In the absence of standards specific for testing the reduction robustness of the levels of harmful and potentially harmful constituents (HPHCs), the aerosol from the THS 2.2, a heated tobacco product, was compared with the mainstream smoke of the 3R4F reference cigarette over a broad range of machine-smoking regimes. The average reduction and the introduced concept of threshold limits of robust reduction were derived from HPHC concentrations, in mass per tobacco-stick normalized per total puff volume, to propose an alternative for the assessment of products where nicotine-adjusted yields would be inappropriate. In addition, this study explores the influence of 3R4F reference cigarette filter ventilation, and discusses the roles of temperature and precursors in the present context of robustness of HPHC reduction. Fifty-four HPHCs were analyzed under multiple regimes in THS 2.2 aerosol and 3R4F cigarette smoke. The average reduction of HPHC concentrations compared across all regimes characterized the robustness. Threshold limits of reduction of individual HPHCs were statistically determined across all regimes. The results observed under Health Canada Intense (HCI) and more intense regimes indicated that on average the reductions in HPHCs levels investigated in THS 2.2 aerosol were more than 90% and that the majority of the 54 HPHCs investigated in THS 2.2 aerosol showed more than 90% reduction. The robustness of THS 2.2 in maintaining the levels of reduction of representative HPHCs, whatever the puffing regime, can be quantified. The mass of HPHC per tobacco-stick normalized per total puff volume is a valuable approach to compare the robustness of the performance of a product over a large range of puffing conditions. Our findings will greatly complement the assessment for robustness of current and future similar products where classical approaches would present limitations.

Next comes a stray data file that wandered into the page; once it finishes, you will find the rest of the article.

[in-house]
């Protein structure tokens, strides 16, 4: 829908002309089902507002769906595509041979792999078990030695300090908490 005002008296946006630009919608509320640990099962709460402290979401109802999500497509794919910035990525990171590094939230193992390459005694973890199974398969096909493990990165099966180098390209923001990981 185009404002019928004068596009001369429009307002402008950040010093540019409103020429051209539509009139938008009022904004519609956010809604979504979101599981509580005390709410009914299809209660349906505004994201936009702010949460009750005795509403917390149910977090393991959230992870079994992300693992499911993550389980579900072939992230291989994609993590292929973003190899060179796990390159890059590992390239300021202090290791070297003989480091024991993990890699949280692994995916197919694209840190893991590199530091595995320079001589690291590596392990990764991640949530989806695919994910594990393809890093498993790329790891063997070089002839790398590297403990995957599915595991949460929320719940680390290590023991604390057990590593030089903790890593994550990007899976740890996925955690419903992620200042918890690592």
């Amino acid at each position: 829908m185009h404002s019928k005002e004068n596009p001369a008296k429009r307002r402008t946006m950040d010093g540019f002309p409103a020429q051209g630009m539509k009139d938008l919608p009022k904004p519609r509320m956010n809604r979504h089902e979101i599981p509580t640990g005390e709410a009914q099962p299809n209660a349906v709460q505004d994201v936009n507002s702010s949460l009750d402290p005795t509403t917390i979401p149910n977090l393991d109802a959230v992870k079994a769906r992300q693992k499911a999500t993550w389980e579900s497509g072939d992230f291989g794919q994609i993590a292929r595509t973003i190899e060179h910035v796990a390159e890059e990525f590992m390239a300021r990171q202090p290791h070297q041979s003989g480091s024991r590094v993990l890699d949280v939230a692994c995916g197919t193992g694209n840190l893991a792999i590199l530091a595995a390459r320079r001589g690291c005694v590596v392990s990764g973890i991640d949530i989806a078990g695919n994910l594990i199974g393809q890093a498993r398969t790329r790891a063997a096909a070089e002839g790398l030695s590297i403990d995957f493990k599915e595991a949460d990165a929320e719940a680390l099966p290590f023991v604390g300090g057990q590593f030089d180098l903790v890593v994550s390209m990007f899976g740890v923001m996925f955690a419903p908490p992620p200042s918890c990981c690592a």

Keywords

  • Tobacco Heating System
  • THS 2.2
  • reduced-risk product
  • harmful and potentially harmful constituent
  • HPHC
  • aerosol chemistry
Open Access

Variations of TSNA Levels in Tobaccos Upon Heating at Moderate Temperatures

Published Online: 25 Sep 2020
Page range: 84 - 96

Abstract

Summary